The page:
Read a really powerful essay this morning in the New York Times and thought I’d share it with you.
Poised to attend his daughter’s graduation from NYU this month, a man named Harley Rotbart, M.D. was reminded of his medical school graduation in May 1979. His father, a survivor of Auschwitz who was orphaned in the war, was never able to get a proper education past middle school. When he came to the states he made his living as a fruit peddler:
He was the most brilliant fruit peddler in the history of fruit peddling, the smartest man I ever knew,” writes Dr. Rotbart.
Yet, he had a crushing inferiority complex and felt he stood out for all the wrong reasons, mainly his lack of education and thick Polish accent. He was intimidated by all the accomplishments of those around him. But at his son’s graduation a curious thing happened. Dr. Rotbart describes the emotional scene that occurred immediately after the ceremony:
After hugs from my brother and Mom, I moved on to Dad. What happened at that moment I will never forget. Crying loudly, Dad fell to his knees in what can only be described as a total emotional breakdown. He shook and shivered and sobbed. People all around turned to stare, but he didn’t notice or didn’t care. The usual self-consciousness was gone. As I dropped to my knees to face him, he held me like never before. Everyone backed away to give us space; a few applauded. Strangers took pictures. Dad and I stayed on our knees, crying and hugging for a long time, until we both had the strength to stand up. Then, holding onto each other and to my Mom and brother, we made our way out of the auditorium. We didn’t stop at the reception for cookies or punch. We just kept walking until we felt the rain on our faces.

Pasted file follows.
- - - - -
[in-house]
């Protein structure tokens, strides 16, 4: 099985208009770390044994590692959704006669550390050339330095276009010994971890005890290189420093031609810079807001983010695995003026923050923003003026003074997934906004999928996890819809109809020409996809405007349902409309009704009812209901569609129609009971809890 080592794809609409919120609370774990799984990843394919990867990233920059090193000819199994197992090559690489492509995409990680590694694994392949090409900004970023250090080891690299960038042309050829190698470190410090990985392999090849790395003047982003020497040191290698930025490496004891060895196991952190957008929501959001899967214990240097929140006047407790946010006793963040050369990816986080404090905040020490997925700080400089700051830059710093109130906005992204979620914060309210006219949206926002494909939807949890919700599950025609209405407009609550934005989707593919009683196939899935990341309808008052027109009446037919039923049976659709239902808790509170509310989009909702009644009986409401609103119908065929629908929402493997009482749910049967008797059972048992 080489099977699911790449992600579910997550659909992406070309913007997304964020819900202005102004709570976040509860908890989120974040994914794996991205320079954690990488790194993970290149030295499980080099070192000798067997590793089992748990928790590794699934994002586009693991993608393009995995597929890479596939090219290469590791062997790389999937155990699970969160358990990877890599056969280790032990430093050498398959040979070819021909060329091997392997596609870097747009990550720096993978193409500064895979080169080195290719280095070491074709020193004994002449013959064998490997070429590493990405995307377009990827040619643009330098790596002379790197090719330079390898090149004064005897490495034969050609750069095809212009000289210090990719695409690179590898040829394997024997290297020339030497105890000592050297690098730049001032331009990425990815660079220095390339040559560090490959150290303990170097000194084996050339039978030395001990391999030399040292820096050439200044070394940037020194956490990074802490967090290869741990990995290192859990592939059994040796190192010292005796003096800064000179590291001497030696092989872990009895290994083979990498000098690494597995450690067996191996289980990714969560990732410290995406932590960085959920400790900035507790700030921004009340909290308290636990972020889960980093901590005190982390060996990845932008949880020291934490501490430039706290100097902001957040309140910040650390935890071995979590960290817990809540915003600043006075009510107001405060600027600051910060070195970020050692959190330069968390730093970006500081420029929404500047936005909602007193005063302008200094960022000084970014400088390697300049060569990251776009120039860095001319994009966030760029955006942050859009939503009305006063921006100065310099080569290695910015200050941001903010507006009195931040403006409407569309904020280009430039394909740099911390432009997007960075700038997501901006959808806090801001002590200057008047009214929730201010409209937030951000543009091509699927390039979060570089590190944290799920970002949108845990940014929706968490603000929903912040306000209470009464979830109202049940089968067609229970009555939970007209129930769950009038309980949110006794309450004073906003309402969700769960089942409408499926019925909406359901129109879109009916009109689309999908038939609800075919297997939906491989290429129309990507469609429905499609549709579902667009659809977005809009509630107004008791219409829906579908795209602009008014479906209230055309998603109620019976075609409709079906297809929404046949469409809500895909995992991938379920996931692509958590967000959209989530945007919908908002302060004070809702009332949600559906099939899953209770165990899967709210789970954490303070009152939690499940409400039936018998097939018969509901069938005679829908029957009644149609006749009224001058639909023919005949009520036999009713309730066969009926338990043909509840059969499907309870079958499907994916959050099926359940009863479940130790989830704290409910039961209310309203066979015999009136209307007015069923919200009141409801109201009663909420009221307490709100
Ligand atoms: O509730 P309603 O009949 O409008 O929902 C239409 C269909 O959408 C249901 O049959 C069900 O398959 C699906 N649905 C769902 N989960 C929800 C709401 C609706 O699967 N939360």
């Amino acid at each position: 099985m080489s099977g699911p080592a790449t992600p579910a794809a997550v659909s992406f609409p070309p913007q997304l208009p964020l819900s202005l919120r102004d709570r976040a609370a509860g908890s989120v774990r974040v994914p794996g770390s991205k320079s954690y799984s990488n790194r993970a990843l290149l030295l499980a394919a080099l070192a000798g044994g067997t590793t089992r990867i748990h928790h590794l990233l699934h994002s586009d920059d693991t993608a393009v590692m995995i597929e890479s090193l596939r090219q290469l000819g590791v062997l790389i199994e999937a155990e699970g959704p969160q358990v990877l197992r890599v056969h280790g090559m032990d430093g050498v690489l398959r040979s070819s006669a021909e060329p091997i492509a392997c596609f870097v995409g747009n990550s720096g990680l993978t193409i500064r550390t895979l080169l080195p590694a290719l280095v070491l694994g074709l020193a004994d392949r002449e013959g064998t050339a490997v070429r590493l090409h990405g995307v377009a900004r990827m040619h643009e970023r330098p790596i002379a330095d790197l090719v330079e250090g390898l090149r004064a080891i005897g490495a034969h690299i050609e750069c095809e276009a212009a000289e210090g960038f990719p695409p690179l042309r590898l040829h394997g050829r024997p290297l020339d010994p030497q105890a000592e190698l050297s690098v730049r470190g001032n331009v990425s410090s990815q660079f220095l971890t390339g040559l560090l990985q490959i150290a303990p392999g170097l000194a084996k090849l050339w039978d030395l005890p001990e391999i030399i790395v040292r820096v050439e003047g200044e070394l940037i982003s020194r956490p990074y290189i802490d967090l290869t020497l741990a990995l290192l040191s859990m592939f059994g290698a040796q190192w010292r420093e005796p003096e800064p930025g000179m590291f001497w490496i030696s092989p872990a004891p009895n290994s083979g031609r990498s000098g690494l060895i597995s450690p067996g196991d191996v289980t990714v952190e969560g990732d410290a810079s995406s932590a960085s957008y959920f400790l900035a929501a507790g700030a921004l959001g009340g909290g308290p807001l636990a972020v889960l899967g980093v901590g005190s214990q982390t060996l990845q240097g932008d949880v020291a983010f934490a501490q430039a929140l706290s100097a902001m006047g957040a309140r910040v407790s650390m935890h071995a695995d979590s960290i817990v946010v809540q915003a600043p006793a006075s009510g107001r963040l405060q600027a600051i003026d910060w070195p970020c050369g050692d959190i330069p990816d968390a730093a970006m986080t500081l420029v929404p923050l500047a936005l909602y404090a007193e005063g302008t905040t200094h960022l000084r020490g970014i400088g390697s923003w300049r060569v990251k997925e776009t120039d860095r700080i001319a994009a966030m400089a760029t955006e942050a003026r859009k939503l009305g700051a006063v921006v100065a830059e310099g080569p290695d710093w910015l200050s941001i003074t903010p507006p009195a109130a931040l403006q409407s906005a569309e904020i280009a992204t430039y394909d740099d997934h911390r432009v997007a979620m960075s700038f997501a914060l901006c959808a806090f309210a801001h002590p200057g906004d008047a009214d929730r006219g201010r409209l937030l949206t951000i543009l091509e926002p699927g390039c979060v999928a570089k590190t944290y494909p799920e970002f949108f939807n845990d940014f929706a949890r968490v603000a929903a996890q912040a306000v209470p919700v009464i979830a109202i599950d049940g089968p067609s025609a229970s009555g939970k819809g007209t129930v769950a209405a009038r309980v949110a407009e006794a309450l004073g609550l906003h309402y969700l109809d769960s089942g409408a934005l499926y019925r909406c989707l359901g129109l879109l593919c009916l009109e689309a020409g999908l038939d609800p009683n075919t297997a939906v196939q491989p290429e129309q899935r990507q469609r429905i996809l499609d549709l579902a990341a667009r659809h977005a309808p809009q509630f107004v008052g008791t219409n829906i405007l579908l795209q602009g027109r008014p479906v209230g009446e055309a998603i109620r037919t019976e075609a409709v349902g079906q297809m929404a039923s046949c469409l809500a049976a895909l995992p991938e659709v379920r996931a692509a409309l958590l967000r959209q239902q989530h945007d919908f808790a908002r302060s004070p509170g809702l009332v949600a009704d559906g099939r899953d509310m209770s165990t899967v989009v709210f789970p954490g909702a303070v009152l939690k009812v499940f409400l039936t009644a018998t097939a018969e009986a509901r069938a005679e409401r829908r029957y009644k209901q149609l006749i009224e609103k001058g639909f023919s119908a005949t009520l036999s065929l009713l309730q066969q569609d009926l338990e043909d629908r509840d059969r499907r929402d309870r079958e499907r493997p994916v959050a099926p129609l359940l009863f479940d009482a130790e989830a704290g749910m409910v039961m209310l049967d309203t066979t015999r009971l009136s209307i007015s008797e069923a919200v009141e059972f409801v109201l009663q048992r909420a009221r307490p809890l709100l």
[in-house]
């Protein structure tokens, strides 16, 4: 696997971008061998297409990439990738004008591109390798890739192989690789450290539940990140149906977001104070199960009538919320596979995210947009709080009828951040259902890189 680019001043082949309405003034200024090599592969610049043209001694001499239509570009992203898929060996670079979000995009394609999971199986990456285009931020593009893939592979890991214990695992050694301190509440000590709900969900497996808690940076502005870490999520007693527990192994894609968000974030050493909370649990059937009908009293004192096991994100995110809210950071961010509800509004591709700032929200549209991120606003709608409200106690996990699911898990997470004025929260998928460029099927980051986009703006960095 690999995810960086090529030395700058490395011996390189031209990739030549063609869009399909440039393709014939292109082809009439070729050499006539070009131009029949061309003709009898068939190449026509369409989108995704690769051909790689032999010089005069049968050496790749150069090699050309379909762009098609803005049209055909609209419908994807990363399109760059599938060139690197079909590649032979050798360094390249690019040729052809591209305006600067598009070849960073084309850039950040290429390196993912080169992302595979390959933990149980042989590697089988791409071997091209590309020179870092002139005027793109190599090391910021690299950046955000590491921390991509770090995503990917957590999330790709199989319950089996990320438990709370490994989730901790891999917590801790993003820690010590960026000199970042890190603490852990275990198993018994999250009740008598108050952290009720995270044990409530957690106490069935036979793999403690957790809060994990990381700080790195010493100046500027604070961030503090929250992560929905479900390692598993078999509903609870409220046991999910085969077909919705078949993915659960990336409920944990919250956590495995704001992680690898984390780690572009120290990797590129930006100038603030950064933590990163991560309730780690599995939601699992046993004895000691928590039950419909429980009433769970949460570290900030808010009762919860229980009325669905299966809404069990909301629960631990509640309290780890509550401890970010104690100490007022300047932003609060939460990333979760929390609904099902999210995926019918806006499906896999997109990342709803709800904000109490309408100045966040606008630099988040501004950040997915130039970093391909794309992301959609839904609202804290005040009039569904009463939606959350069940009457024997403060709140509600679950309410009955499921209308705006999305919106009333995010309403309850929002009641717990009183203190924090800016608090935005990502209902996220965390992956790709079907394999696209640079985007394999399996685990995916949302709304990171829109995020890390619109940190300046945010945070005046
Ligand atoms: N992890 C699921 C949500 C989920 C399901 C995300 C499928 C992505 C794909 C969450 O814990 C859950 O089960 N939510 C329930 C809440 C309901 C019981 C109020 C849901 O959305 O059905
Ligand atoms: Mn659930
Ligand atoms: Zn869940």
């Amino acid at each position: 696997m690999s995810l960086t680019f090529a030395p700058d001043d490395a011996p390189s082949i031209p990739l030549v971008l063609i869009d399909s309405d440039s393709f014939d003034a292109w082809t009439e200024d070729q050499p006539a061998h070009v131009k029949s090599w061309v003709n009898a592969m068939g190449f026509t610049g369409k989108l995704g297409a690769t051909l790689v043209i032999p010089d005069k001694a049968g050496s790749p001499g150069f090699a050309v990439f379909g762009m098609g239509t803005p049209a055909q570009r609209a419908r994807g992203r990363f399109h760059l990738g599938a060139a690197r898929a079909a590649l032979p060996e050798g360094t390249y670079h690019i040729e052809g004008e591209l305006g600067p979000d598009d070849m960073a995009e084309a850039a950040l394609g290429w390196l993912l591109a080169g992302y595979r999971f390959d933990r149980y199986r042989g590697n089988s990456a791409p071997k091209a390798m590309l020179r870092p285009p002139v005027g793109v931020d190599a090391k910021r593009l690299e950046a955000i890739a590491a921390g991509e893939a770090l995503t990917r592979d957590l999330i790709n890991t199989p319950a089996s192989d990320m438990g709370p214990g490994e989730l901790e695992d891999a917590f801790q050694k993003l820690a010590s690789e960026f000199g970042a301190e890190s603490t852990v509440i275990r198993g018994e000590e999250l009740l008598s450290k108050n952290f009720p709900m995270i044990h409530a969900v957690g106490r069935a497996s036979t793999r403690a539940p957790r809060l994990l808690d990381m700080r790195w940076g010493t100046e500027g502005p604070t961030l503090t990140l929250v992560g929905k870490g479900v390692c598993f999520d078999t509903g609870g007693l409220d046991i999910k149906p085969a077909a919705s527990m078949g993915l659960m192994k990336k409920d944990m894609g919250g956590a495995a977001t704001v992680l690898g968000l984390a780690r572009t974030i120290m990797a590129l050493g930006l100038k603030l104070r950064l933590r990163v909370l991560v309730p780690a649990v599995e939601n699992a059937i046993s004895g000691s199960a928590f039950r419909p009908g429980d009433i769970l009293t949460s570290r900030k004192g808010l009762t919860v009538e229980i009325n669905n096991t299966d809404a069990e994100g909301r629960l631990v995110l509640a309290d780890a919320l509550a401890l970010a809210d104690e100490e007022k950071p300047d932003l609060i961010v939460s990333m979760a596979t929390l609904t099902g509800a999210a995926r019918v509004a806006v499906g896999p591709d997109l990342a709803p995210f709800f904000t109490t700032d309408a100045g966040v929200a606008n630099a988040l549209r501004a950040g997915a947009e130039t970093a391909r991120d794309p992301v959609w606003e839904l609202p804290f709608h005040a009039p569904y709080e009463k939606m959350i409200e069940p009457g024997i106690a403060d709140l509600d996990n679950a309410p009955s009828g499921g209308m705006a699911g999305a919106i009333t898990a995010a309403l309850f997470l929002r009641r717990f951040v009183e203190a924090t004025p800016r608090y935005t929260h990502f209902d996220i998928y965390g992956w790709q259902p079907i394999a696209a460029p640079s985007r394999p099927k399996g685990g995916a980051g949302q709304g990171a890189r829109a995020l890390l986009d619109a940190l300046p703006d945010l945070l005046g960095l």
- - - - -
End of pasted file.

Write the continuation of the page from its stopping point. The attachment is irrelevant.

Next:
Only later did I fully realize what had happened. On that day, and again in a similar scene at my brother’s journalism school ceremony the next year, Dad was liberated from Auschwitz. He was no longer “142178,” a Nazi victim. My father could now stand face to face with doctors, journalists and other accomplished Americans. Although uneducated himself, he had educated his kids, and that was plenty good enough. Better than good enough: it was great. No longer bound by the restraints life had forced on him, he reveled in what this new country had given him. He reveled in his family and in his fruit truck. He reveled in personally defeating Hitler. At his sons’ graduations, he graduated to freedom.
I am so touched by this man’s capacity for love and understanding for his father. The bittersweet release that his father felt, which took more than 34 years to occur, was certainly a long-time coming. It’s sad but it’s also happy. Many, perhaps most, survivors never get (or got) a sense of closure and freedom in their lifetime. But his father did, and it happened twice. Must’ve been a beautiful scene to happen upon. And I love Dr. Rotbart’s ability to tell it in such a sweet and loving way.
Oh, Dr. Rotbart is a pediatrician and author of several books about parenting, one of which is called, No Regrets Parenting. Sounds like he learned a lot from his dad. If you click through to the essay in the Times, you’ll see several photos of his dad. Take a close look at his smile in the two fruit-related pictures. It’s genuine and gorgeous. The best kind of smile.